No certification = no sales = no money = no company. Even if the product is perfect !!! So, even if you don’t work in certification – make sure you do everything possible to ensure that they succeed – or you may not work anywhere.

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JAR – Joint Aviation Requirements - Prior to the creation of the European Aviation Safety Agency (EASA) the Joint Aviation Authorities (JAA) was responsible for publishing regulations governing the operations, maintenance, licensing an certification/design standards for aircrafts.
These regulations are known as Joint Aviation Requirements (JARs). JARs had no legal status until they were ratified by national governments, but many European countries adopted all or part of JARs as the basis for their own national regulations.

Qualifications structure

The licensing of aircraft maintenance engineers is covered by international standards that are published by the International Civil Aviation Organization (ICAO). In the UK, the Air Navigation Order (ANO) provides the legal framework to support these standards.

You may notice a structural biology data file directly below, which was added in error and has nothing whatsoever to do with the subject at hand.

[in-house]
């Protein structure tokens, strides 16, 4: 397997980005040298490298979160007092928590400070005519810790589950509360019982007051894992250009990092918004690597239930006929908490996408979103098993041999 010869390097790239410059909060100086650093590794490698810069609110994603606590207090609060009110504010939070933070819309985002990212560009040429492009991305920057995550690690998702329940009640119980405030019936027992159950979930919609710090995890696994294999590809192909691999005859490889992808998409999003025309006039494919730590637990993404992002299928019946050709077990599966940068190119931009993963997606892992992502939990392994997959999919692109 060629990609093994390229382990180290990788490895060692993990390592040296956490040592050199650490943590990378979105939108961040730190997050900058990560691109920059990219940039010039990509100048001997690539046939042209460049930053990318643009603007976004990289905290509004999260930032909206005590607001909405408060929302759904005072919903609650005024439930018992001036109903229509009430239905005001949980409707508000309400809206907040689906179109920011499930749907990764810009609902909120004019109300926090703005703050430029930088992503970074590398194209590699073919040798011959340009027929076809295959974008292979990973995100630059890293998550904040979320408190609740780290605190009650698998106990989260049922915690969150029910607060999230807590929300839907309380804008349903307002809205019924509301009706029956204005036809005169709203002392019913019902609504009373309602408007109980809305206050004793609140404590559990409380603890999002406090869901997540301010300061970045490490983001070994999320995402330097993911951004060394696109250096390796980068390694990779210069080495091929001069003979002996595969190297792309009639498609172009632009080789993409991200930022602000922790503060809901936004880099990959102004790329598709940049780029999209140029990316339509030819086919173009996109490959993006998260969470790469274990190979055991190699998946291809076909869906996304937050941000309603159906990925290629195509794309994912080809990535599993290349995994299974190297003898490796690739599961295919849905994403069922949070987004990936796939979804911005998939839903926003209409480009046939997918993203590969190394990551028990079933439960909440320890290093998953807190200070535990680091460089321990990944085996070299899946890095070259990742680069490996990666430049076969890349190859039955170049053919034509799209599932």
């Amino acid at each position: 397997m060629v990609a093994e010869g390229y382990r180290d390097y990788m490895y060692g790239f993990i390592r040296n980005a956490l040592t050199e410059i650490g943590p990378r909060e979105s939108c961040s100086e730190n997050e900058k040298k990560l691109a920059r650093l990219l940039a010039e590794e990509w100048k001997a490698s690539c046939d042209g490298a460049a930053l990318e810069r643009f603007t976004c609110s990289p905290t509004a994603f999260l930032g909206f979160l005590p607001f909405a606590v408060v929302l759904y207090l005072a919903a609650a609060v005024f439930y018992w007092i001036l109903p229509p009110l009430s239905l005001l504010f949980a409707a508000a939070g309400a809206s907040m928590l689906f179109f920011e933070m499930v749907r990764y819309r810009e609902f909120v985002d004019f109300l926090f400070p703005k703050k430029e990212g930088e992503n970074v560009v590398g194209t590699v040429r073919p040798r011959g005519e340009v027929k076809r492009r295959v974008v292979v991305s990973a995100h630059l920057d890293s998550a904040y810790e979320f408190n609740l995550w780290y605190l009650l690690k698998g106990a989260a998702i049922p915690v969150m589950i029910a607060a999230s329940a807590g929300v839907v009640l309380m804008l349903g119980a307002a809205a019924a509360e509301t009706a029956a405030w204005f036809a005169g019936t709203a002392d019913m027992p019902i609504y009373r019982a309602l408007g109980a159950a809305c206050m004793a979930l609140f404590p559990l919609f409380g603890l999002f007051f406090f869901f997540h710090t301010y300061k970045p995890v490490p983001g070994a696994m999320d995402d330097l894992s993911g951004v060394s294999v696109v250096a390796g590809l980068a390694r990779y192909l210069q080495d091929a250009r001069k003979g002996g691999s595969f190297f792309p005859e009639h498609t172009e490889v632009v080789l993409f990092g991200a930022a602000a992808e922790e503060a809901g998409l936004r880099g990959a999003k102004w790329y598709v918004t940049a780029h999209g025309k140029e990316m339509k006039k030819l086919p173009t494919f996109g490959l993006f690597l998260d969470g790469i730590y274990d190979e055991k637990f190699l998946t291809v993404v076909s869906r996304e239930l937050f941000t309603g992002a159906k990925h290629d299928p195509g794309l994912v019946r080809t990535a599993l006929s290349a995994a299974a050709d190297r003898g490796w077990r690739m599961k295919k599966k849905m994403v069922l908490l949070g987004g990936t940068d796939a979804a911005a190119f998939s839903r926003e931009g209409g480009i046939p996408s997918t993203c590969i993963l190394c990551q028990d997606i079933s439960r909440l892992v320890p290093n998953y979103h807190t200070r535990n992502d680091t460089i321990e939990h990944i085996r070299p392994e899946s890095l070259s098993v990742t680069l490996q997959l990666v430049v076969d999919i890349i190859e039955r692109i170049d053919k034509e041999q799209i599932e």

The purpose of the licence is not to permit the holder to perform maintenance but to enable the issue of certification for maintenance required under the ANO legislation.
This is why we refer to licensed maintenance personnel as “certifiers”. At present the CAA issue licences under two different requirements depending on the maximum take-off mass of the aircraft.

For aircraft that exceeds 5700 kg, licenses are issued under JAR 66.
The JAR 66 license is common to all European countries who are full members of the Joint Aviation Authority (JAA).

The idea being that the issue of a JAR 66 licence by any full member country is then recognized as having equal status in all other member countries throughout Europe

There are currently over 20 countries throughout Europe that go to make-up the JAA.
In US, the US Federal Aviation Administration (USFAA) is the equivalent of the JAA. These two organizations have been harmonized to the point where for example, licences issued under JAR 66 are equivalent to those licences issued under FAR 66.

The JAR 66 license is divided into categories A, B and C.
For clarity, all levels and categories of license that may be issued by the CAA/FAA are listed below:

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Category A: Line maintenance certifying mechanic Category B1: Line maintenance certifying technician (mechanical) Category B2: Line maintenance certifying technician (avionic) Category C: Base maintenance certifying engineer

The JAR 66 syllabus may be taught and examined on a module-by-module basis. In all, there are currently 17* modules in the JAR 66 syllabus.
The JAR 66 examinations are modular and designed to reflect the nature of the JAR 66 syllabus content. These modular examinations may be taken on CAA premises, or on the premises of approved JAR 147 organizations.

Examinations and levels